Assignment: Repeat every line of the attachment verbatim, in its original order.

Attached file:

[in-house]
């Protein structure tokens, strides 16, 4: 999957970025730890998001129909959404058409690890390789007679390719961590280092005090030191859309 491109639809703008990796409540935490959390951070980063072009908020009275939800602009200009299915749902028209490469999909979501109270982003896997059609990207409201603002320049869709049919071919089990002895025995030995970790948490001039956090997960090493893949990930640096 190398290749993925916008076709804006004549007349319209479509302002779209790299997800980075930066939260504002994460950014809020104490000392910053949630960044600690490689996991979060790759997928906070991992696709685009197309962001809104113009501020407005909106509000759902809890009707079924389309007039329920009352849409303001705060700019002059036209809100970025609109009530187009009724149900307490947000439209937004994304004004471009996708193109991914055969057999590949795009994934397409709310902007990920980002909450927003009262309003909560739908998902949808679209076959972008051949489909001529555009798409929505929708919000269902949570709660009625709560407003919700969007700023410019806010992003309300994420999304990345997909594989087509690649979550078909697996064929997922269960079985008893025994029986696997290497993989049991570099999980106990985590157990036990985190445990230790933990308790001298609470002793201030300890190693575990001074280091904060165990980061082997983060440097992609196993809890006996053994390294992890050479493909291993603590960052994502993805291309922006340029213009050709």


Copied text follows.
[in-house]
């Protein structure tokens, strides 16, 4: 999957970025730890998001129909959404058409690890390789007679390719961590280092005090030191859309 491109639809703008990796409540935490959390951070980063072009908020009275939800602009200009299915749902028209490469999909979501109270982003896997059609990207409201603002320049869709049919071919089990002895025995030995970790948490001039956090997960090493893949990930640096 190398290749993925916008076709804006004549007349319209479509302002779209790299997800980075930066939260504002994460950014809020104490000392910053949630960044600690490689996991979060790759997928906070991992696709685009197309962001809104113009501020407005909106509000759902809890009707079924389309007039329920009352849409303001705060700019002059036209809100970025609109009530187009009724149900307490947000439209937004994304004004471009996708193109991914055969057999590949795009994934397409709310902007990920980002909450927003009262309003909560739908998902949808679209076959972008051949489909001529555009798409929505929708919000269902949570709660009625709560407003919700969007700023410019806010992003309300994420999304990345997909594989087509690649979550078909697996064929997922269960079985008893025994029986696997290497993989049991570099999980106990985590157990036990985190445990230790933990308790001298609470002793201030300890190693575990001074280091904060165990980061082997983060440097992609196993809890006996053994390294992890050479493909291993603590960052994502993805291309922006340029213009050709």